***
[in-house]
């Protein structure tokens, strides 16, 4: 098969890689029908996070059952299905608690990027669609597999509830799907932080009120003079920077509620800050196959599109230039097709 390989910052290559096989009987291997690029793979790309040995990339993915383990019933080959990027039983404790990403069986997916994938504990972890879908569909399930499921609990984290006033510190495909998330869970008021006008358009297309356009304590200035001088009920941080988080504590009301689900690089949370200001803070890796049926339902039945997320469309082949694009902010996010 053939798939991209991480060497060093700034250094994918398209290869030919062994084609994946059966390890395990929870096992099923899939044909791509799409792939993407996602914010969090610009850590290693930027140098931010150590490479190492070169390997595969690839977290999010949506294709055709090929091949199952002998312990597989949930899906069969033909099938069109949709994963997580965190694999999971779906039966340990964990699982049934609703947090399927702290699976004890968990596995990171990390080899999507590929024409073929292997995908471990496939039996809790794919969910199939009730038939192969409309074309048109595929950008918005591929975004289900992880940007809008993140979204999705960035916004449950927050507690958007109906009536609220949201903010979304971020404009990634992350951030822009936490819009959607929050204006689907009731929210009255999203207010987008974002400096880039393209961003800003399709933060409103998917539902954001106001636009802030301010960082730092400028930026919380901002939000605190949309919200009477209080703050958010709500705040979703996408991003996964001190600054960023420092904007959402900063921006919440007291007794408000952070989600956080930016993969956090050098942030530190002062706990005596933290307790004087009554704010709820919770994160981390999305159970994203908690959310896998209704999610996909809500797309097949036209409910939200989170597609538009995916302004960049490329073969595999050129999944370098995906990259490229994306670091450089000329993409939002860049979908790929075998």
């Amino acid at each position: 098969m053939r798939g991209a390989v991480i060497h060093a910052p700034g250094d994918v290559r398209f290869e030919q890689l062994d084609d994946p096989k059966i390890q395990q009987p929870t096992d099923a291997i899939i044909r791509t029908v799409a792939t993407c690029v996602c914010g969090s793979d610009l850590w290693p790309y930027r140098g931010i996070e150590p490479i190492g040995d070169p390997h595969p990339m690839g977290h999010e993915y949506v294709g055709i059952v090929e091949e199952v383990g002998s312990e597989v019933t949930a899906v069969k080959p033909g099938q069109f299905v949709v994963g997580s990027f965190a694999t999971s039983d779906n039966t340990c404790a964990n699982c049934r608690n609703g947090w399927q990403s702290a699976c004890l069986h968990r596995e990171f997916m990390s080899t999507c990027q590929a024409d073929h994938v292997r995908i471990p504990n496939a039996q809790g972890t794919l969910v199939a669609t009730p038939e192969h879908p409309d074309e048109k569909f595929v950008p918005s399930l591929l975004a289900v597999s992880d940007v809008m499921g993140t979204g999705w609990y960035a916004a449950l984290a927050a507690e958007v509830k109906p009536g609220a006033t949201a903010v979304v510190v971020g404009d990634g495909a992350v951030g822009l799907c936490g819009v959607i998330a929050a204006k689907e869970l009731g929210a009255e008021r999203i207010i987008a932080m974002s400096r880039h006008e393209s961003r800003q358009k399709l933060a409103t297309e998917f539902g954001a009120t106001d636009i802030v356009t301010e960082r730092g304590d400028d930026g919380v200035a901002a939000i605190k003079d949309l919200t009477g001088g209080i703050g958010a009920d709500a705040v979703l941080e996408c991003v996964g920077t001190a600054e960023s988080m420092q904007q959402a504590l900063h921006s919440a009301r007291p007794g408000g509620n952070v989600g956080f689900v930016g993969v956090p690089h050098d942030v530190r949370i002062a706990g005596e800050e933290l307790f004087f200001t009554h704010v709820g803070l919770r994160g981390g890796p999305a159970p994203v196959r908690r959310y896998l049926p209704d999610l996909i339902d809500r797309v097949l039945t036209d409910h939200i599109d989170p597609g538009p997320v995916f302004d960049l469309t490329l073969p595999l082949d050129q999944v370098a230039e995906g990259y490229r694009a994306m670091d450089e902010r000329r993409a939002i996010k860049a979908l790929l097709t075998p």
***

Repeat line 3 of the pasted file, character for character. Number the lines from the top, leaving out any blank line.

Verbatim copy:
């Amino acid at each position: 098969m053939r798939g991209a390989v991480i060497h060093a910052p700034g250094d994918v290559r398209f290869e030919q890689l062994d084609d994946p096989k059966i390890q395990q009987p929870t096992d099923a291997i899939i044909r791509t029908v799409a792939t993407c690029v996602c914010g969090s793979d610009l850590w290693p790309y930027r140098g931010i996070e150590p490479i190492g040995d070169p390997h595969p990339m690839g977290h999010e993915y949506v294709g055709i059952v090929e091949e199952v383990g002998s312990e597989v019933t949930a899906v069969k080959p033909g099938q069109f299905v949709v994963g997580s990027f965190a694999t999971s039983d779906n039966t340990c404790a964990n699982c049934r608690n609703g947090w399927q990403s702290a699976c004890l069986h968990r596995e990171f997916m990390s080899t999507c990027q590929a024409d073929h994938v292997r995908i471990p504990n496939a039996q809790g972890t794919l969910v199939a669609t009730p038939e192969h879908p409309d074309e048109k569909f595929v950008p918005s399930l591929l975004a289900v597999s992880d940007v809008m499921g993140t979204g999705w609990y960035a916004a449950l984290a927050a507690e958007v509830k109906p009536g609220a006033t949201a903010v979304v510190v971020g404009d990634g495909a992350v951030g822009l799907c936490g819009v959607i998330a929050a204006k689907e869970l009731g929210a009255e008021r999203i207010i987008a932080m974002s400096r880039h006008e393209s961003r800003q358009k399709l933060a409103t297309e998917f539902g954001a009120t106001d636009i802030v356009t301010e960082r730092g304590d400028d930026g919380v200035a901002a939000i605190k003079d949309l919200t009477g001088g209080i703050g958010a009920d709500a705040v979703l941080e996408c991003v996964g920077t001190a600054e960023s988080m420092q904007q959402a504590l900063h921006s919440a009301r007291p007794g408000g509620n952070v989600g956080f689900v930016g993969v956090p690089h050098d942030v530190r949370i002062a706990g005596e800050e933290l307790f004087f200001t009554h704010v709820g803070l919770r994160g981390g890796p999305a159970p994203v196959r908690r959310y896998l049926p209704d999610l996909i339902d809500r797309v097949l039945t036209d409910h939200i599109d989170p597609g538009p997320v995916f302004d960049l469309t490329l073969p595999l082949d050129q999944v370098a230039e995906g990259y490229r694009a994306m670091d450089e902010r000329r993409a939002i996010k860049a979908l790929l097709t075998p």